Beer & Skittles by Richard Boston (1976)

Importance: 4  |  Readability: 4

beer_skittles_boston_200The ‘Boston on Beer’ column in the Guardian from 1973 was vitally important in CAMRA’s early success; this pocket-sized anthology updates and distils the best of those columns. Some of his opinions now seem quaint, and the ‘beer history’ section is not to be relied upon as a work of scholarship, but as a record of the times, it’s hard to beat. His prose is also witty and sharp — enjoyable in its own right, even if you’re not that interested in beer. (Here’s Alan McLeod’s review from 2008.)

World Guide to Beer by Michael Jackson (1977)

Importance: 4  |  Readability: 5

A glossy coffee-table book, yes, but also the founding document of the global beer geek culture we all enjoy (or endure?) today. His artful prose inspired not only drinkers to broaden their horizons but also brewers. Also essential reading if you want to see the low base from which American ‘craft beer’ had to start. Though there had been books about pubs and beer before this, Jackson, we think, invented ‘beer writing’ as we know it, and we suspect most modern practitioners have a copy of this, or one of the many revised, condensed or pictorial variations on the same basic text, close at hand.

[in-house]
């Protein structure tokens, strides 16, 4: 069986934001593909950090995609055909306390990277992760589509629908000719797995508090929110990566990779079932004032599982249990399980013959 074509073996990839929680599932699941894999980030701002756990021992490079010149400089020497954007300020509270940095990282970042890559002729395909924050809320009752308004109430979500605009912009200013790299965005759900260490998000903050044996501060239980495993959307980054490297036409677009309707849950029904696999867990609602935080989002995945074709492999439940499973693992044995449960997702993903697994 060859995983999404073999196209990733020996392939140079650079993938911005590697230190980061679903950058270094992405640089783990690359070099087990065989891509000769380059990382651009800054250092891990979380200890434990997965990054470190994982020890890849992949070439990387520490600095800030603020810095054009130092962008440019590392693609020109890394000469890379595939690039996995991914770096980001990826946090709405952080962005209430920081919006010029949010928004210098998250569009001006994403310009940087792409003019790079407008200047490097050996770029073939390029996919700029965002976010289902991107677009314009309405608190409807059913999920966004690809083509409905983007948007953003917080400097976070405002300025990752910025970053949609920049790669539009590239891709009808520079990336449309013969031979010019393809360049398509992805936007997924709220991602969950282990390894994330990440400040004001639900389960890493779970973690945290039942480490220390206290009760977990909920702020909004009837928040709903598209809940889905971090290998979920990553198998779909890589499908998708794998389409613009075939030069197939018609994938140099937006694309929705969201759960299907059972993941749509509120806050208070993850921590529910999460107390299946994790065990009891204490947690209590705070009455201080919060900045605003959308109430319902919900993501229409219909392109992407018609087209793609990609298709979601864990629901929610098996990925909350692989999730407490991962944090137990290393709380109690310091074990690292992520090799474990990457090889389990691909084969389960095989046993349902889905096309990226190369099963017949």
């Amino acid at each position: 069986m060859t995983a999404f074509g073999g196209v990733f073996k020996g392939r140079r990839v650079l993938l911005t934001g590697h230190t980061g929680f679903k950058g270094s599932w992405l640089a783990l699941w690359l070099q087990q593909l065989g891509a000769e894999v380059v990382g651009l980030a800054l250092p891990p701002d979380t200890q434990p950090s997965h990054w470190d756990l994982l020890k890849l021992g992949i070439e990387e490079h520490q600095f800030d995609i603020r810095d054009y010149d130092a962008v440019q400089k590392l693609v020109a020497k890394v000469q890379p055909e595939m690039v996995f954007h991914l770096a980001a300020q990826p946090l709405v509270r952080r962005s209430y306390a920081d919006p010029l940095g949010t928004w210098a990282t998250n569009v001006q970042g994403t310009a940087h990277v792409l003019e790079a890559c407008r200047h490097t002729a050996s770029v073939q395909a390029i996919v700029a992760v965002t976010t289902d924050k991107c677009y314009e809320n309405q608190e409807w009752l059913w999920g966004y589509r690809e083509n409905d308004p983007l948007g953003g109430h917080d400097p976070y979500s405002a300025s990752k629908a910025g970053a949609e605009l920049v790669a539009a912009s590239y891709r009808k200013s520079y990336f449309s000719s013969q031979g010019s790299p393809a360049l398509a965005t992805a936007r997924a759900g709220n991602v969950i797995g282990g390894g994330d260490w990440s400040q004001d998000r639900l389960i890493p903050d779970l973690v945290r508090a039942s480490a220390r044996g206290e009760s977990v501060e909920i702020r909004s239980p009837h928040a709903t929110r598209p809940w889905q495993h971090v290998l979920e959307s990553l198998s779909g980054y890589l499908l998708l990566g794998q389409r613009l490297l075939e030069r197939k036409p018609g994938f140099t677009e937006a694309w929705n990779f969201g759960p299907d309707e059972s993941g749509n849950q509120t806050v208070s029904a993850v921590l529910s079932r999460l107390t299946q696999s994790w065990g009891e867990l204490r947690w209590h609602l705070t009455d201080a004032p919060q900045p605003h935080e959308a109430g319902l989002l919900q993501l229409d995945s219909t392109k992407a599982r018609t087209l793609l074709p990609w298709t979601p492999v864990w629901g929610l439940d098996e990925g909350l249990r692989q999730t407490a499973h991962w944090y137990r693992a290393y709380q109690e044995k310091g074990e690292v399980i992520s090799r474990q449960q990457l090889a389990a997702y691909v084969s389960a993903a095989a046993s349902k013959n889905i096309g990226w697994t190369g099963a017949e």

New Beer Guide by Brian Glover (1988)

Importance: 5   |  Readability: 3

A fascinating counterpart to Baillie’s book of 15 years before, this CAMRA publication, based on Glover’s work for their newspaper, What’s Brewing, attempts to record details of all the new microbreweries. Glover is more successful in finding stories and characters than Baillie and individual entries are often colourful in their detail. The introduction is an excellent summary of developments from the mid-1970s, much of it drawing on first-hand experience and Glover’s own store of interviews with key players. It is particularly strong on the then ongoing post-Firkin microbrewery boom.

Called to the Bar: 25 years of CAMRA, ed. Roger Protz and Tony Millns (1991)

Importance: 4   |   Readability: 4